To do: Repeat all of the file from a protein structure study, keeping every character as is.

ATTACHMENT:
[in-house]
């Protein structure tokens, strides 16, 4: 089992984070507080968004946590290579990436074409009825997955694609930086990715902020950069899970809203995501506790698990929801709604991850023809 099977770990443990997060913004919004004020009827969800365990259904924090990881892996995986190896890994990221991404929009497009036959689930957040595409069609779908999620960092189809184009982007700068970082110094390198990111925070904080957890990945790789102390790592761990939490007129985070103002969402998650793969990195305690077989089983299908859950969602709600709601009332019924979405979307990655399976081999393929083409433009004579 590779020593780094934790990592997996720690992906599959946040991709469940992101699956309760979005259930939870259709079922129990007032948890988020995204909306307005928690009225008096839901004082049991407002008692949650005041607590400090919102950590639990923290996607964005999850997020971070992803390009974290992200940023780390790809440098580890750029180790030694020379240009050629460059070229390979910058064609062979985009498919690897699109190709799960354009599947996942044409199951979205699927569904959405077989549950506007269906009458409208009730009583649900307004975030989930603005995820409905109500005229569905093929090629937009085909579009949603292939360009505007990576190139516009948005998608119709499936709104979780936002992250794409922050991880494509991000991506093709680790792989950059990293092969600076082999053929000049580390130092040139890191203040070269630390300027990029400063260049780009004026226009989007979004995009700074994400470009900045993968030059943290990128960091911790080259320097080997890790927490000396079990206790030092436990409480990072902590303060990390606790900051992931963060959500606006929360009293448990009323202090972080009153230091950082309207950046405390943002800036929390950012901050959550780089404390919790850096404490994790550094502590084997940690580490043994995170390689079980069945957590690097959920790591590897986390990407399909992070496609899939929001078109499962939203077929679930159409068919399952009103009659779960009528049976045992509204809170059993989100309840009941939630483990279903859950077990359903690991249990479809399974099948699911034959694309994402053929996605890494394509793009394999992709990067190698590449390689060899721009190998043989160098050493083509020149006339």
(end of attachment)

[in-house]
């Protein structure tokens, strides 16, 4: 089992984070507080968004946590290579990436074409009825997955694609930086990715902020950069899970809203995501506790698990929801709604991850023809 099977770990443990997060913004919004004020009827969800365990259904924090990881892996995986190896890994990221991404929009497009036959689930957040595409069609779908999620960092189809184009982007700068970082110094390198990111925070904080957890990945790789102390790592761990939490007129985070103002969402998650793969990195305690077989089983299908859950969602709600709601009332019924979405979307990655399976081999393929083409433009004579 590779020593780094934790990592997996720690992906599959946040991709469940992101699956309760979005259930939870259709079922129990007032948890988020995204909306307005928690009225008096839901004082049991407002008692949650005041607590400090919102950590639990923290996607964005999850997020971070992803390009974290992200940023780390790809440098580890750029180790030694020379240009050629460059070229390979910058064609062979985009498919690897699109190709799960354009599947996942044409199951979205699927569904959405077989549950506007269906009458409208009730009583649900307004975030989930603005995820409905109500005229569905093929090629937009085909579009949603292939360009505007990576190139516009948005998608119709499936709104979780936002992250794409922050991880494509991000991506093709680790792989950059990293092969600076082999053929000049580390130092040139890191203040070269630390300027990029400063260049780009004026226009989007979004995009700074994400470009900045993968030059943290990128960091911790080259320097080997890790927490000396079990206790030092436990409480990072902590303060990390606790900051992931963060959500606006929360009293448990009323202090972080009153230091950082309207950046405390943002800036929390950012901050959550780089404390919790850096404490994790550094502590084997940690580490043994995170390689079980069945957590690097959920790591590897986390990407399909992070496609899939929001078109499962939203077929679930159409068919399952009103009659779960009528049976045992509204809170059993989100309840009941939630483990279903859950077990359903690991249990479809399974099948699911034959694309994402053929996605890494394509793009394999992709990067190698590449390689060899721009190998043989160098050493083509020149006339």